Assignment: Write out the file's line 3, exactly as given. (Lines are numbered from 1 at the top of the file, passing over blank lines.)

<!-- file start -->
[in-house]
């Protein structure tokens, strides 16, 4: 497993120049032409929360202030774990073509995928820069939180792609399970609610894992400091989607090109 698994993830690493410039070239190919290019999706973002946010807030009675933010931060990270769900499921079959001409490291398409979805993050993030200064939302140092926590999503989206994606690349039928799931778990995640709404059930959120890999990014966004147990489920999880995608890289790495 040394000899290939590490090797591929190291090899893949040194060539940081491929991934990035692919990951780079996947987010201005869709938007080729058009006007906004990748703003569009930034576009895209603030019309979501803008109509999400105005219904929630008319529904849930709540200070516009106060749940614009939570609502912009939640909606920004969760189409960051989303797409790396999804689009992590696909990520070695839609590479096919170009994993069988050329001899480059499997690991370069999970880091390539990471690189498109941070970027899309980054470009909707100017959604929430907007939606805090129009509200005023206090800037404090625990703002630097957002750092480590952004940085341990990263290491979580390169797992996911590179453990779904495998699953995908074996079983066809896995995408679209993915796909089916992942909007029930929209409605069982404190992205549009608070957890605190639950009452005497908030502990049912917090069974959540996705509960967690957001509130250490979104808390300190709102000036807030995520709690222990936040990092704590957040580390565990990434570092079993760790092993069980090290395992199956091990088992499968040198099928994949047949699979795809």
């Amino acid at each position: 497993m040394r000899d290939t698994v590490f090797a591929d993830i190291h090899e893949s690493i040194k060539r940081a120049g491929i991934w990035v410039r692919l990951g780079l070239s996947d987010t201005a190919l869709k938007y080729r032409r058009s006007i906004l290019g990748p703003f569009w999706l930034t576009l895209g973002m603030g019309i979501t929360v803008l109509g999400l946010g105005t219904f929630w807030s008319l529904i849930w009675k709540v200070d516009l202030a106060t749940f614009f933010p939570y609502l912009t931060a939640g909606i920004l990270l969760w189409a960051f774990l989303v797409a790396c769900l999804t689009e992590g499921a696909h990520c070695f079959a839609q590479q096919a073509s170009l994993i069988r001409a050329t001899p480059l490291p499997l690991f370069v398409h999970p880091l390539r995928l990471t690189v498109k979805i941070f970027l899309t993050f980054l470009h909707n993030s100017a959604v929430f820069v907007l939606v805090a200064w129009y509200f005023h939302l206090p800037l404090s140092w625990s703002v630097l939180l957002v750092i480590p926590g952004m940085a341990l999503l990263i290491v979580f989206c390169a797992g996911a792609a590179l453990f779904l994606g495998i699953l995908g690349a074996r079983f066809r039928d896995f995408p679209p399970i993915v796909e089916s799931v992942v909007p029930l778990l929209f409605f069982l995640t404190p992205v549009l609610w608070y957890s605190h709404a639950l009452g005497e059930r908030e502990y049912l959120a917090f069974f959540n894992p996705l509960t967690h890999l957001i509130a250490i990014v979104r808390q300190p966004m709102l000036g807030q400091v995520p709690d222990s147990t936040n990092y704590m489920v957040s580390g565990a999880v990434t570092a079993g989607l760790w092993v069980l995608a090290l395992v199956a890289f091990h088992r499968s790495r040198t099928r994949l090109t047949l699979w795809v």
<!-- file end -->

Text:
């Amino acid at each position: 497993m040394r000899d290939t698994v590490f090797a591929d993830i190291h090899e893949s690493i040194k060539r940081a120049g491929i991934w990035v410039r692919l990951g780079l070239s996947d987010t201005a190919l869709k938007y080729r032409r058009s006007i906004l290019g990748p703003f569009w999706l930034t576009l895209g973002m603030g019309i979501t929360v803008l109509g999400l946010g105005t219904f929630w807030s008319l529904i849930w009675k709540v200070d516009l202030a106060t749940f614009f933010p939570y609502l912009t931060a939640g909606i920004l990270l969760w189409a960051f774990l989303v797409a790396c769900l999804t689009e992590g499921a696909h990520c070695f079959a839609q590479q096919a073509s170009l994993i069988r001409a050329t001899p480059l490291p499997l690991f370069v398409h999970p880091l390539r995928l990471t690189v498109k979805i941070f970027l899309t993050f980054l470009h909707n993030s100017a959604v929430f820069v907007l939606v805090a200064w129009y509200f005023h939302l206090p800037l404090s140092w625990s703002v630097l939180l957002v750092i480590p926590g952004m940085a341990l999503l990263i290491v979580f989206c390169a797992g996911a792609a590179l453990f779904l994606g495998i699953l995908g690349a074996r079983f066809r039928d896995f995408p679209p399970i993915v796909e089916s799931v992942v909007p029930l778990l929209f409605f069982l995640t404190p992205v549009l609610w608070y957890s605190h709404a639950l009452g005497e059930r908030e502990y049912l959120a917090f069974f959540n894992p996705l509960t967690h890999l957001i509130a250490i990014v979104r808390q300190p966004m709102l000036g807030q400091v995520p709690d222990s147990t936040n990092y704590m489920v957040s580390g565990a999880v990434t570092a079993g989607l760790w092993v069980l995608a090290l395992v199956a890289f091990h088992r499968s790495r040198t099928r994949l090109t047949l699979w795809v």